First: 3:30
Faulhorn: 6:00
Burglauenen: 8:45
Wengen: 11:00
Mannlichen: 13:00
Kl Scheidegg: 15:00
Alpiglen: 18:00
Grindelwald (finish): 21:00

The race passed by quite smoothly and I reached Faulhorn (the highest point of the course) in 5:46. to Faulhorn. I was ahead of my plan for almost 15 minutes and I enjoyed one of the most spectacular part of the race on my way to Schynige platte. My predicted time for Burglauenen was 8:45. However , due to intense pain on my knee, I reached there in 9:20.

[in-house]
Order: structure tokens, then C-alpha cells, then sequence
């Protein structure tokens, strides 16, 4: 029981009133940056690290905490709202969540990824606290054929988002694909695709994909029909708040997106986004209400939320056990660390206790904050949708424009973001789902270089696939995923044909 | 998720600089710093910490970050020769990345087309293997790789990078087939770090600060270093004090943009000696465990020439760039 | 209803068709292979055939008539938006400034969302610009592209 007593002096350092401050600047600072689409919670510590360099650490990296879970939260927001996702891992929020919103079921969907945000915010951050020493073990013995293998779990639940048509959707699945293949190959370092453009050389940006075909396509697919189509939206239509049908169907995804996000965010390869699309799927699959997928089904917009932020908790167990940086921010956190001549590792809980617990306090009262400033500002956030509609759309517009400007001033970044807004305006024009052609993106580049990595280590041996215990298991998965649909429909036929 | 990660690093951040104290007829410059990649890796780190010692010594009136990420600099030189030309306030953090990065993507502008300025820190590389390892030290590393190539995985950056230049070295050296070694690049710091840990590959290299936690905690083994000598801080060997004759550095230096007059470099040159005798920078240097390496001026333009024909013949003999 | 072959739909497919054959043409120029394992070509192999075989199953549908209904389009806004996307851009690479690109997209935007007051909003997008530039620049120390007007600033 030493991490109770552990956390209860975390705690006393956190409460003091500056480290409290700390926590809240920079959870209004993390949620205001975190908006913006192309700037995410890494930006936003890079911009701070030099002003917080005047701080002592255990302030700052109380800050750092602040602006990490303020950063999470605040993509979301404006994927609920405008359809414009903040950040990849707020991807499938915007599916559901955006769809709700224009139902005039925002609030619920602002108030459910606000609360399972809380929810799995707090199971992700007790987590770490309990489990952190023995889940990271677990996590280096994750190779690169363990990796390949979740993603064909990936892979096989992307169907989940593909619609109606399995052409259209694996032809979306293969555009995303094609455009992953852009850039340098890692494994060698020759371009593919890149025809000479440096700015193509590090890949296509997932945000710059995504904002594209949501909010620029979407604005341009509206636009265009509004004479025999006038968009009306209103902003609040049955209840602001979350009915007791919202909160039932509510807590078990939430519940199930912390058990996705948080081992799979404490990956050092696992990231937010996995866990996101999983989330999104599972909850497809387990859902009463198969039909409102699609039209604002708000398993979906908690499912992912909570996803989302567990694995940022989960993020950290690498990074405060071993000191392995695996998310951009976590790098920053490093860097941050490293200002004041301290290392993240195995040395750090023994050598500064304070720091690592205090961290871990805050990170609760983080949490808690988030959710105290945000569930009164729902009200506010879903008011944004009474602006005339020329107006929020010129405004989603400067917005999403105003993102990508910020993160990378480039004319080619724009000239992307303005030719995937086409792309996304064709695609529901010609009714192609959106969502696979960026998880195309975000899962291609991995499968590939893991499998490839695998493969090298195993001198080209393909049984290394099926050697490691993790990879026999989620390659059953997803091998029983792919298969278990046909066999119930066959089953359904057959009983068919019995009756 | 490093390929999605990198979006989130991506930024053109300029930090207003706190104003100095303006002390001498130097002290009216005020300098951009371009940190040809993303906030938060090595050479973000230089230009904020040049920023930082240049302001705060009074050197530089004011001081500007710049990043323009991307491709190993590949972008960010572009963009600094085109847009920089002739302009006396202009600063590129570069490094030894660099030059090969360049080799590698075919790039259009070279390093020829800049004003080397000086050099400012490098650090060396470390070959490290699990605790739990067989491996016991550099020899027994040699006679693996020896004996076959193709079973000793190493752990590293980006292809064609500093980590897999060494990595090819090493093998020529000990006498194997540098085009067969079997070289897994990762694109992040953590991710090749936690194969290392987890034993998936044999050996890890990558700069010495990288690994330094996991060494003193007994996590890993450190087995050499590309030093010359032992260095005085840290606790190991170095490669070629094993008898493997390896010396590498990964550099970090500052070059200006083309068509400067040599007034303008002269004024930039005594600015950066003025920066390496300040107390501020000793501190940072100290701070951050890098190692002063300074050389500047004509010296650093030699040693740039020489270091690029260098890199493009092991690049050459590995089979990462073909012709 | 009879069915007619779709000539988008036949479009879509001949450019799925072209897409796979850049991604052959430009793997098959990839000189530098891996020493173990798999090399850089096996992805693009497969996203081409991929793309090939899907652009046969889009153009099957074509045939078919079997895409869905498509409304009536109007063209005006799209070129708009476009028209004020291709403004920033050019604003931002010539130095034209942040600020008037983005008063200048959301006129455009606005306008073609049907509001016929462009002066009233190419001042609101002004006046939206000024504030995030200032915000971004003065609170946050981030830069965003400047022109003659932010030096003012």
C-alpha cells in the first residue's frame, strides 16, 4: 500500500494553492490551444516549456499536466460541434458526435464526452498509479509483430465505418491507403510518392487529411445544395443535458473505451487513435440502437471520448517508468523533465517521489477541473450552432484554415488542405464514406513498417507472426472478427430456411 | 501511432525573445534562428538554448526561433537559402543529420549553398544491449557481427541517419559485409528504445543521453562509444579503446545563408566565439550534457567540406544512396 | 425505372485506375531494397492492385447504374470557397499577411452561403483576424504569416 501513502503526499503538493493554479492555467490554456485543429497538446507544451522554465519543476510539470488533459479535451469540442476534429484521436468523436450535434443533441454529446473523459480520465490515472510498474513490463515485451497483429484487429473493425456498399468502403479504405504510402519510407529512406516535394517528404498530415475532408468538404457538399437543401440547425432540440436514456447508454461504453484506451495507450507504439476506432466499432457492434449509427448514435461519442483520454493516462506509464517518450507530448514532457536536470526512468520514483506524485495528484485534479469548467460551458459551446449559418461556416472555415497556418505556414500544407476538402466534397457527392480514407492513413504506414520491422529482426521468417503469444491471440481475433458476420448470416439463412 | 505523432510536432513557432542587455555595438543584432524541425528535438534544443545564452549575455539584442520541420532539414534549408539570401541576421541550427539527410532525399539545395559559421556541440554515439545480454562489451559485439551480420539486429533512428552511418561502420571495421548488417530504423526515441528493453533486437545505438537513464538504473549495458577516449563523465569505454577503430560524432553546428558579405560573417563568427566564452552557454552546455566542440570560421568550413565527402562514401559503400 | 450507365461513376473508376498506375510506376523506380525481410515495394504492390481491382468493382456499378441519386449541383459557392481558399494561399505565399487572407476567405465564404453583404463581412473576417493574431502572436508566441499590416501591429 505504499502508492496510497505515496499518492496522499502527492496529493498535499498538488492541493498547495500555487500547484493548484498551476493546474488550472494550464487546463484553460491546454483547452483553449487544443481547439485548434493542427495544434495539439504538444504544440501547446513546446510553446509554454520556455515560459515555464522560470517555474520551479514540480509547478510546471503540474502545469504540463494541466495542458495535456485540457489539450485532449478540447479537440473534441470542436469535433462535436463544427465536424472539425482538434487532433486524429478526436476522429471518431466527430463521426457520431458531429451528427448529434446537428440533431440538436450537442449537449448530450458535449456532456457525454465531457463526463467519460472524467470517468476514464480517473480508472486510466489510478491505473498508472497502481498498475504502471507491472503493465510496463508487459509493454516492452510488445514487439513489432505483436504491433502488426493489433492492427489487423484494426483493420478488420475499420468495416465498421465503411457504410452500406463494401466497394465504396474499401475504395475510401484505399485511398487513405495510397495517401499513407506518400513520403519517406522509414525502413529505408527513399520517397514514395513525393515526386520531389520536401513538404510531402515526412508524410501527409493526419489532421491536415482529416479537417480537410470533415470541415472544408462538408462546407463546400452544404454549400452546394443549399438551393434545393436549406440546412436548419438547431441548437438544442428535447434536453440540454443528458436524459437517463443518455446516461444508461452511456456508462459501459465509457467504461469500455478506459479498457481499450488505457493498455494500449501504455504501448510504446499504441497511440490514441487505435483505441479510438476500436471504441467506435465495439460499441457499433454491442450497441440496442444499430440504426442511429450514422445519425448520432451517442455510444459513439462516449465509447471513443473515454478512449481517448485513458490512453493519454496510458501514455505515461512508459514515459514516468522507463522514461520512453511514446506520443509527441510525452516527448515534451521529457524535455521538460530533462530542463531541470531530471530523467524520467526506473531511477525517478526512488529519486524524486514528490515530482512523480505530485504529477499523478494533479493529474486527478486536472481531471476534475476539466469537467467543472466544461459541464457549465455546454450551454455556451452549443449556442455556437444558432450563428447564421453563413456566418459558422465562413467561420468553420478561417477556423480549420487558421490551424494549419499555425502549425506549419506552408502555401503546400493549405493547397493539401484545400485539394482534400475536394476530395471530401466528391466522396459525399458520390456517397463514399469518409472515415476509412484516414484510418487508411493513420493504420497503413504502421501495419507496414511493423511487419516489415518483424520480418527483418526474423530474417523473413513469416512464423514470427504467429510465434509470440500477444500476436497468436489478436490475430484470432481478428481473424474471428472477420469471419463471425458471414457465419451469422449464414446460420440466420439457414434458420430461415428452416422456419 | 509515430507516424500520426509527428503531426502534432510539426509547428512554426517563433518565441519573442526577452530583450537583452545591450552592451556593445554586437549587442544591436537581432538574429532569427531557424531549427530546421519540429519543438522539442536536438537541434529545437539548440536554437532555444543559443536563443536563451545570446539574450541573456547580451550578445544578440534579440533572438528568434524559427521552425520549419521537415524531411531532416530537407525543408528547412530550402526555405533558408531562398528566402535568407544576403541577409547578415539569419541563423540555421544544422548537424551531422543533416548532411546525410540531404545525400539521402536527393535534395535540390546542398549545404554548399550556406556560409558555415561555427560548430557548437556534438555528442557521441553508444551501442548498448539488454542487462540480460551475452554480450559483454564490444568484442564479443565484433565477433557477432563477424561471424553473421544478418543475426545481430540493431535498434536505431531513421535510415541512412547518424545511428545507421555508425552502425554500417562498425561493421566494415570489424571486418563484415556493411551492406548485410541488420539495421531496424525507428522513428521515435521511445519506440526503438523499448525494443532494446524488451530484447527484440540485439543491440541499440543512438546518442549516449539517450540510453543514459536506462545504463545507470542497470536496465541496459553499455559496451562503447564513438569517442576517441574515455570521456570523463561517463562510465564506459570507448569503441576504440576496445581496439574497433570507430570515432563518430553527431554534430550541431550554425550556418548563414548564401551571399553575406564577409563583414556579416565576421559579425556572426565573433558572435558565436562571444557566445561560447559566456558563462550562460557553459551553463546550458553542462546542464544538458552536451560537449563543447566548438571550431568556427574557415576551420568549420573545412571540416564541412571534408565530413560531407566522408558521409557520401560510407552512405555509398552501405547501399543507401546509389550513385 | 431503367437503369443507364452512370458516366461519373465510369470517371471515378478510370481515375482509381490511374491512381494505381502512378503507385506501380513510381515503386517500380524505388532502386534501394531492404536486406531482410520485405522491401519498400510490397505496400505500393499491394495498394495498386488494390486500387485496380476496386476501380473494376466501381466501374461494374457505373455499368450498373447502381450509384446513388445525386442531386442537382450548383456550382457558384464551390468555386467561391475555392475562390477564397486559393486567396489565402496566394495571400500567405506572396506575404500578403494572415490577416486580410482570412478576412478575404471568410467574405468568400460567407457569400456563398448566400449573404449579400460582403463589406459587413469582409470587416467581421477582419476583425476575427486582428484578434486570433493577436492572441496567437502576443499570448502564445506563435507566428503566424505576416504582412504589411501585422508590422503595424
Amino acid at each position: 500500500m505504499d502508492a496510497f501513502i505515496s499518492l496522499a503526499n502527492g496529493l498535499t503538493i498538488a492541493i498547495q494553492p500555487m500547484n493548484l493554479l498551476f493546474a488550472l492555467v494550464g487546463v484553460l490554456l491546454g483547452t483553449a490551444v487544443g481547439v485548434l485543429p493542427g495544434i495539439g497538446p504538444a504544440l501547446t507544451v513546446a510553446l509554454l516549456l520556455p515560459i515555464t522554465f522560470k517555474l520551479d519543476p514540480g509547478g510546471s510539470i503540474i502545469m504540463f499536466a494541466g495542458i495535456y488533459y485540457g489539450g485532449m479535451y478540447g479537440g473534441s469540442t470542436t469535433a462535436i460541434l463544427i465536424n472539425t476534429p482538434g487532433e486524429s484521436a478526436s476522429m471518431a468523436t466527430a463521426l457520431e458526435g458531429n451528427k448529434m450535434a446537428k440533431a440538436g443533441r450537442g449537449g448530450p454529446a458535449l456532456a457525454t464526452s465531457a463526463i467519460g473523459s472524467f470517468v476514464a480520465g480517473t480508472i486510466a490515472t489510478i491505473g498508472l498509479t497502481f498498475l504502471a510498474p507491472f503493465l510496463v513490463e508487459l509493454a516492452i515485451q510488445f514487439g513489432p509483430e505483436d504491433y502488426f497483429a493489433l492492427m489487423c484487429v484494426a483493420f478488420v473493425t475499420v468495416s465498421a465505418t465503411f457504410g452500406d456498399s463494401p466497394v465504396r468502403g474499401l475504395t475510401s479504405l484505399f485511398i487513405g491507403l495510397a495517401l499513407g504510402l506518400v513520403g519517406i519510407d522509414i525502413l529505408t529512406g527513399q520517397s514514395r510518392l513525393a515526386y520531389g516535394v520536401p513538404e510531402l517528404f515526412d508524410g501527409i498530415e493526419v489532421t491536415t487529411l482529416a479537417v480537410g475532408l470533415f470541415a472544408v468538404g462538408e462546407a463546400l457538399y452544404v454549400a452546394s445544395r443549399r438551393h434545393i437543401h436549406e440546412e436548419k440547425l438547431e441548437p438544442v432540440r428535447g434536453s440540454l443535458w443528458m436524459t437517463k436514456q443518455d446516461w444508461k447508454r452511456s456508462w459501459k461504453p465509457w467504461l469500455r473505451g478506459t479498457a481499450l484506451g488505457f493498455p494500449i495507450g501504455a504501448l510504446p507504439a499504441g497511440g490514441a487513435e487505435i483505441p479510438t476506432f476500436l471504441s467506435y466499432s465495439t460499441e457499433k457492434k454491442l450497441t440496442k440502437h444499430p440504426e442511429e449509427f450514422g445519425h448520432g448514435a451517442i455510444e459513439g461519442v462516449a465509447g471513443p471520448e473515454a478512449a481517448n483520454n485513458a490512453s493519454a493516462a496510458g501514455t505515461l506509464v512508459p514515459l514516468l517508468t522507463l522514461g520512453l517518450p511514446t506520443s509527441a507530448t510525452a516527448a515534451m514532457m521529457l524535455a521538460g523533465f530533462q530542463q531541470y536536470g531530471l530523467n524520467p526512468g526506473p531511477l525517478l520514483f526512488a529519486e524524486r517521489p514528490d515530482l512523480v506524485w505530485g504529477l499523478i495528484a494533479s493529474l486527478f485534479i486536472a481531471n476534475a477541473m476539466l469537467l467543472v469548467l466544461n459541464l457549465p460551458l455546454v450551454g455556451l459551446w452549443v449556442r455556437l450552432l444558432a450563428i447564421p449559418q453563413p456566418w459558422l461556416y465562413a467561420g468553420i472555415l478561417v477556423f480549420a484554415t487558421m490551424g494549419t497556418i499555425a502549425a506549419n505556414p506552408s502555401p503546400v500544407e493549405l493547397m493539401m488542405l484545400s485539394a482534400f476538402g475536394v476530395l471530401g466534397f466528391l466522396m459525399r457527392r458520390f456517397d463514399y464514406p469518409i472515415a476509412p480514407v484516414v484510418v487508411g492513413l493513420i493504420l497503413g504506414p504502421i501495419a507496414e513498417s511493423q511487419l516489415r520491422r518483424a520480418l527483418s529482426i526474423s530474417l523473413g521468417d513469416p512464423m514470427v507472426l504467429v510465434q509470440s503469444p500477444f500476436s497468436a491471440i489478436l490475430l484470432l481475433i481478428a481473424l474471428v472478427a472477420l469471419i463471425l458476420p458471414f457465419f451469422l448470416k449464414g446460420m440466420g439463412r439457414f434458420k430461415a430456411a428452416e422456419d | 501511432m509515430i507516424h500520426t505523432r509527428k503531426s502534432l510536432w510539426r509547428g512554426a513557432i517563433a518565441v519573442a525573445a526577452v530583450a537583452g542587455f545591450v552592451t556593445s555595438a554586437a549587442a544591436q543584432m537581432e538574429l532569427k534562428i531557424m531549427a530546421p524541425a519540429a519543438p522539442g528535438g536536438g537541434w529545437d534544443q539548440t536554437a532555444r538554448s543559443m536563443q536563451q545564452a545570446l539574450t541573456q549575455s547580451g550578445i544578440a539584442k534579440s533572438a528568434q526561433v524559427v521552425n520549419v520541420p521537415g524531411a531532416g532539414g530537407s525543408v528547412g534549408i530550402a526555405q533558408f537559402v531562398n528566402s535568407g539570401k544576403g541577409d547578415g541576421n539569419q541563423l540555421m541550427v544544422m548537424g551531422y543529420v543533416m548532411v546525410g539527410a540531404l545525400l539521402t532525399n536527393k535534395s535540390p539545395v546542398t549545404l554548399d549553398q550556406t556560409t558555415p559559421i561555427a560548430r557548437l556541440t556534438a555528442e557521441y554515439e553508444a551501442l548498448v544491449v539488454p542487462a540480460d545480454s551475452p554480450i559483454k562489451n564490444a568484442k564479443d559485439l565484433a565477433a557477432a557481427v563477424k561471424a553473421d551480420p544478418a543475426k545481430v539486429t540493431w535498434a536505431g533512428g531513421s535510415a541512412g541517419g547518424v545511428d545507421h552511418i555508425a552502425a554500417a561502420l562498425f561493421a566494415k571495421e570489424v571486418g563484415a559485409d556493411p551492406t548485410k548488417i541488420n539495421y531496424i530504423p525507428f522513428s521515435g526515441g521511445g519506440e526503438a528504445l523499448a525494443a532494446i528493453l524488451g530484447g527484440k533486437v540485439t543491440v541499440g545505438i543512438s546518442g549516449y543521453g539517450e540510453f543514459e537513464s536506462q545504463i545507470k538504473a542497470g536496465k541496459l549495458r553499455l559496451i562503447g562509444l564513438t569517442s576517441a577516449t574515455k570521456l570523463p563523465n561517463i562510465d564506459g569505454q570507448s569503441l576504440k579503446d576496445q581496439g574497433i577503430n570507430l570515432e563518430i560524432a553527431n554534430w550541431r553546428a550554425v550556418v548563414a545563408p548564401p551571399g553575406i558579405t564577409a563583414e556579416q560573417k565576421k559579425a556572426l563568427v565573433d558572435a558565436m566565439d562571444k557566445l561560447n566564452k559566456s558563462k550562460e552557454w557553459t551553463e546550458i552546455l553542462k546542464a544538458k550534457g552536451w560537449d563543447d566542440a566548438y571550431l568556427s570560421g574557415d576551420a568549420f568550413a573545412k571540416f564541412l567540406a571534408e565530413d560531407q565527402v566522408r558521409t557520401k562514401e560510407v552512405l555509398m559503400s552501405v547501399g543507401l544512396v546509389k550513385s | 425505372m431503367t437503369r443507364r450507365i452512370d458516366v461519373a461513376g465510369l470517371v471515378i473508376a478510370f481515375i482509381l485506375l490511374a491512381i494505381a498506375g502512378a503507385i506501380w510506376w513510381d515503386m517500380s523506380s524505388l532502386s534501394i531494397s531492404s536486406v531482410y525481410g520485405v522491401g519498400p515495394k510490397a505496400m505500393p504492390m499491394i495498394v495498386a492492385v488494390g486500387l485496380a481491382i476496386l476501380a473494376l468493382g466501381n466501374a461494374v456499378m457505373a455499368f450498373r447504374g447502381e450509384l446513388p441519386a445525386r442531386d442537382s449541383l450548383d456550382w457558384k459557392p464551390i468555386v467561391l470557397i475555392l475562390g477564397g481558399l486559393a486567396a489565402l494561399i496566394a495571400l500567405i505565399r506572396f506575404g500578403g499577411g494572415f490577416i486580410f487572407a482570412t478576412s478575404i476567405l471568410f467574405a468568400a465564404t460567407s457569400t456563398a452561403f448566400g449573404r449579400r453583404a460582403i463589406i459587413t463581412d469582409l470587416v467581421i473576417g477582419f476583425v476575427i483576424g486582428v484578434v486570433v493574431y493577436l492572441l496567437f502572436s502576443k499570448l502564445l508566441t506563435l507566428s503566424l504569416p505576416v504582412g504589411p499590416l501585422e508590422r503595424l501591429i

Burglauenen is the main station along the course on 53rd km, where you can have a dish of pasta, get your bag, change your clothes and seek medical care. It is also one of the stations that you can meet your supporters. It was here in Burlauenen that I felt the real meaning of moral support during a race. When I got to the station I was broken. I felt really bad partly because of the intense knee pain but mostly because I missed the joy of running downhill. Sara pushed me to get back to the trail and reminded me of all the hard training I had. She asked me to concentrate on this race and don't let any negative thoughts about the UTMB in my mind. After having a plate of pasta, putting some pain relief gel provided by Perskindol and wearing the compression quad sleeves I was all ready to go. I knew that I can still go uphill relatively fast and the good news was that I had two climbs to Wengen and Mannlichen. I left the station just before 2:30 pm (10 hours into the race) and started running towards Wengen.